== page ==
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TUTORIAL 1

The Primary Pharmacokinetic Parameters

 

Objectives:

To appreciate how the primary pharmacokinetic parameters of bioavailability, absorption rate, volume of distribution and clearance affect the shape of the pharmacokinetic profile of a multiple dose regimen at steady state, with a focus on half-life, time to reach steady-state, steady state concentration, peak-trough fluctuations and accumulation.

 

Useful videos to watch:
The Pharmacokinetics series: Determinants of Elimination Half-life
The Pharmacokinetics series: The Elimination Half-life
Understanding the Common Dosing Schedules
Understanding Therapeutics

 

 

Let us start with this interactive graph. Open this in a new tab.

Effect of the primary pharmacokinetic parameters on half-life.

You will see this graph with a PK plot of drug concentrations following a multiple oral dose regimen. On the right hand side, you will see a panel with interactive sliders for the 4 primary pharmacokinetic parameters – Bioavailability, Rate of Absorption, Clearance and Volume of Distribution. At the bottom you will see the half-life value of 12 hours.

 

So the drug in this simulated patient, with the default pharmacokinetic parameters, has a half-life of 12 hours.

 

Exercise 1.

 

a. What is the dosage interval here?

 

b. Note where the steady-state for this dosage regimen begins.

 

c. Place your cursor over the peak of the particular dose when the concentrations first begin to achieve steady-state. A pop-up box will appear with the time and concentration at the position. Record the time and concentration. Do the same for the trough concentration that follows.

 

An average of those concentrations will represent the average concentrations at steady state.

 

Dividing the Peak by the Trough will give you a measure of the concentration fluctuations that occur during steady-state for a multiple dose regimen, such as the one you have administered..

 

e. Now, make a similar record of the Peak and Trough concentrations following the initial dose. Dividing the steady state average concentration by the first dose average, will give you a measure of the accumulation that has occurred between the first dose and steady-state.

 

Well done! You have completed your first exercise. You now have measures for half-life, time to reach steady-state, average, peak and trough concentrations at steady-state, fluctuation and accumulation. These are all the measures you need to understand the pharmacokinetic behaviour of the drug.

 

 

Exercise 2.

 

a. Go to the right side panel with the sliders.

 

Move the slider for Bioavailability to the left and then to the right. This effectively alters the Bioavailability in this simulated patient. Explore the effect Bioavailability has on the parameters you have measured in the previous exercise. Make a note of you findings.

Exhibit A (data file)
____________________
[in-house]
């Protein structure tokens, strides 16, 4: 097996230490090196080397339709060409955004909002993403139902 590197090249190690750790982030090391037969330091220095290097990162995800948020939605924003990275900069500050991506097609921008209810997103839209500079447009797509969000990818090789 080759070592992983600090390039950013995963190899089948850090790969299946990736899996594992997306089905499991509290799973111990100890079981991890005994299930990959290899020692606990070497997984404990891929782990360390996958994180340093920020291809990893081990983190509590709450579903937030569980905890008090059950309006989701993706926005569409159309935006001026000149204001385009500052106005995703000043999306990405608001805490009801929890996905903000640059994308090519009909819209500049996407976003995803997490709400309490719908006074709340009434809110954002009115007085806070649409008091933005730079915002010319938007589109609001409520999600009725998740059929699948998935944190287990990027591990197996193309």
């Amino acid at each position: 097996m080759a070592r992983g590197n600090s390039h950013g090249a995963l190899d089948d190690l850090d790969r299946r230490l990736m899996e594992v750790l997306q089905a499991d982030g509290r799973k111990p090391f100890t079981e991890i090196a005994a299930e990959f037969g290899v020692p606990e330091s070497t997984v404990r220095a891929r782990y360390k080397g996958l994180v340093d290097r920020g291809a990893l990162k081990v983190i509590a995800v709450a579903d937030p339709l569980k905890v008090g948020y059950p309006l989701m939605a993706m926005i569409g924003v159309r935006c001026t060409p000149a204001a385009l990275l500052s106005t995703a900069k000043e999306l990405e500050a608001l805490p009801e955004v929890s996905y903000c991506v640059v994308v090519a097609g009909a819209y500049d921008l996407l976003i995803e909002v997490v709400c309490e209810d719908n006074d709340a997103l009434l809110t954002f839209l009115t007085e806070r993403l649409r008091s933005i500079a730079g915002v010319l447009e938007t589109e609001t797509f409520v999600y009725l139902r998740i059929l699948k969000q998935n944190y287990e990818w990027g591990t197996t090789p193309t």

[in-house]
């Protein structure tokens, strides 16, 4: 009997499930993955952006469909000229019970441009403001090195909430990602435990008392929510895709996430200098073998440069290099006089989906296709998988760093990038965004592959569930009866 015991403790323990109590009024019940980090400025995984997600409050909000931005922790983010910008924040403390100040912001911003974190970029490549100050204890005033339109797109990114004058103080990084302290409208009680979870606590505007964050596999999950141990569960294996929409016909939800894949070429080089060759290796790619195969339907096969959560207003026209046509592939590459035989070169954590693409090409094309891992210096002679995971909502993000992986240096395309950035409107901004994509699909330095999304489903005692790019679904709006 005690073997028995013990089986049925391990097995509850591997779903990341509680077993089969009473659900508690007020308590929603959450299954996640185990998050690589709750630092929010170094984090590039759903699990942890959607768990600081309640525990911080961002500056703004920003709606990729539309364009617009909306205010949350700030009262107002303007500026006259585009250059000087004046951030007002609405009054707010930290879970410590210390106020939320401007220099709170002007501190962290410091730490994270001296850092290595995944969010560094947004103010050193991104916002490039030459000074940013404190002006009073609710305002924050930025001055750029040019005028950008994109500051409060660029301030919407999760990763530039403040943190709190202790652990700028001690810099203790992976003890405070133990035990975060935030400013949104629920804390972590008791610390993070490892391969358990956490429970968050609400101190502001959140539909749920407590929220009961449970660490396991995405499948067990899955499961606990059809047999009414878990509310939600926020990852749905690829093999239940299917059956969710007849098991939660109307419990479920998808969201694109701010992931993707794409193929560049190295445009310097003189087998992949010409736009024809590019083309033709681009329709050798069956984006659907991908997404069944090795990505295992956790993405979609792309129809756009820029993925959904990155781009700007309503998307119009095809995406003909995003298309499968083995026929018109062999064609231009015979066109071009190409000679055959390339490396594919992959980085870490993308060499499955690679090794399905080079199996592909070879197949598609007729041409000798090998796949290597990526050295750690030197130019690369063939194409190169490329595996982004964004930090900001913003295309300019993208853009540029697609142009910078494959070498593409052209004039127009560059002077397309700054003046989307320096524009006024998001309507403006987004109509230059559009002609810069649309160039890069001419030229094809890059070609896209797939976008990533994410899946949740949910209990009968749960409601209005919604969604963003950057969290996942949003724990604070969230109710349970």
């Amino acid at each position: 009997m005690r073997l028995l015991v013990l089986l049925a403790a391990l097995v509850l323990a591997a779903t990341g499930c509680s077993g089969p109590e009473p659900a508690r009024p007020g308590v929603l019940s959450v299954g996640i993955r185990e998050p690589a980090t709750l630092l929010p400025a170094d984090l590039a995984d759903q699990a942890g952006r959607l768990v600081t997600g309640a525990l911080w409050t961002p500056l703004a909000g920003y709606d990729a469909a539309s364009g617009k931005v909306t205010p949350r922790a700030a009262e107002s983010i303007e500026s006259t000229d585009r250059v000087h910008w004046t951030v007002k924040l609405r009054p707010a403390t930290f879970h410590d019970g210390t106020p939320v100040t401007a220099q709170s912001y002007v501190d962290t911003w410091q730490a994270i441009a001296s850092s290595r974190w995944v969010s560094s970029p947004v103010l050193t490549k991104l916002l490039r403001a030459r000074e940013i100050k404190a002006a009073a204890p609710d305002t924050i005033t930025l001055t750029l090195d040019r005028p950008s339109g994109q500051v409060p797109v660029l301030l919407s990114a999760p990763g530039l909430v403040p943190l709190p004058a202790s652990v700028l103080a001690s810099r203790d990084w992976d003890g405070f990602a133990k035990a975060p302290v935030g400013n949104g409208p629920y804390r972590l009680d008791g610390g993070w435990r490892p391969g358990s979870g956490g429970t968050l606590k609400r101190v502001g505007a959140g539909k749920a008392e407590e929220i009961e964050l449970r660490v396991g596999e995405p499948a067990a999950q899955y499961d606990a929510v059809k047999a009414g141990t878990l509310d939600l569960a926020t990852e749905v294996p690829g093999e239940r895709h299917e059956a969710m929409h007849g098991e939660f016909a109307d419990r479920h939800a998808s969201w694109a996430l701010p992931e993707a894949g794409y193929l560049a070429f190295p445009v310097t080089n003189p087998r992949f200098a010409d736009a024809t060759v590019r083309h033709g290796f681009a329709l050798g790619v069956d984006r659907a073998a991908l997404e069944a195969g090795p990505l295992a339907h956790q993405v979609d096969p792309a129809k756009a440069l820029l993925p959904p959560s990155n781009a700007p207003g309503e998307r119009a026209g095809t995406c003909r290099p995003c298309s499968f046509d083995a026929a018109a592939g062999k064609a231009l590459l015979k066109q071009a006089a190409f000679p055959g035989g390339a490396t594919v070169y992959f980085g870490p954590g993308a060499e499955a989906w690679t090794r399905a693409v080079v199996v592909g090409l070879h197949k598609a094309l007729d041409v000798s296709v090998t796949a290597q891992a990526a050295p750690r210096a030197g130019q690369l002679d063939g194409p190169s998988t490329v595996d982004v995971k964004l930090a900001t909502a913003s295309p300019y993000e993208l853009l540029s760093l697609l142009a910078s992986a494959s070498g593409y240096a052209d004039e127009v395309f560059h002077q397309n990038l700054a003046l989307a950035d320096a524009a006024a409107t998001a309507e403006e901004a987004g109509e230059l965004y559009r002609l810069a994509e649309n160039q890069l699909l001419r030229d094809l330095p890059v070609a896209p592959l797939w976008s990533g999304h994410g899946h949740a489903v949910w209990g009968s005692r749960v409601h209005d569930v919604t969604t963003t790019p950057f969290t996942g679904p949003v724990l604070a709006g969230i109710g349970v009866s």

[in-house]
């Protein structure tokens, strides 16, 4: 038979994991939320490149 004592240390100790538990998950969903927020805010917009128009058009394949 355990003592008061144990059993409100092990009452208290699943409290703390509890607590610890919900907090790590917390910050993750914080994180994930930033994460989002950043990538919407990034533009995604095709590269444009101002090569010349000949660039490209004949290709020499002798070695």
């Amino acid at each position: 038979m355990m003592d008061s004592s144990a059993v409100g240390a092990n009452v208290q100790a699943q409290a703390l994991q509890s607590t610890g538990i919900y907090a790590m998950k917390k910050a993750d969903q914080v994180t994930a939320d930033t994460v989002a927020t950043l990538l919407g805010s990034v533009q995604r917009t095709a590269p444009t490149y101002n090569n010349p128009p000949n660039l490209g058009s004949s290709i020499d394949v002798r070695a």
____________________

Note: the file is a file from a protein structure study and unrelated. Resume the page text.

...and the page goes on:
b. Now, hit the Reset button to return the default values. Repeat the exercise for each of the other parameters. Record your comments.

 

c. Review the different effects each parameter has on the pharmacokinetic profile of this drug.

 

d. Consider what may cause these parameters to vary.

 

e. Consider the effect these changes have on the therapeutic effects of the drug.

 

 

Exercise 3.

 

Open this site in a new tab so you do not lose your previously opened pages.

Pharmacokinetics Vizualizer – Multiple oral dose antibiotic

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This is a simulated profile of an orally administered antibiotic given 250mg twice a day. The grey zone represents the concentrations you would like to produce. If the concentrations are too low, there will be loss of efficacy. On the other hand if they are too high there might be increased risk of cardiotoxicity.

 

a. Click the green button that says Population View. This randomly generates 20 patients given the same dose. The red line represents the population average.

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b. Now click the blue button that says Change Population. Each time you click this button, a fresh selection of 20 patients are simulated. Do this 10 times. Effectively this will allow you to view a total of 20 x 10 = 200 patients.

 

c. Make a note of the extent of variability in the 200 patients.

 

d. Comment on the impact this variability has on the efficacy and safety of this antibiotic.

 

e. On the right side panel, there is a box that allows you to redesign the dosage regimen. Explore how the concentration profile changes with changes in the dosage regimen.

 

f. Can you design a dosage regimen that is good for everyone in the population?

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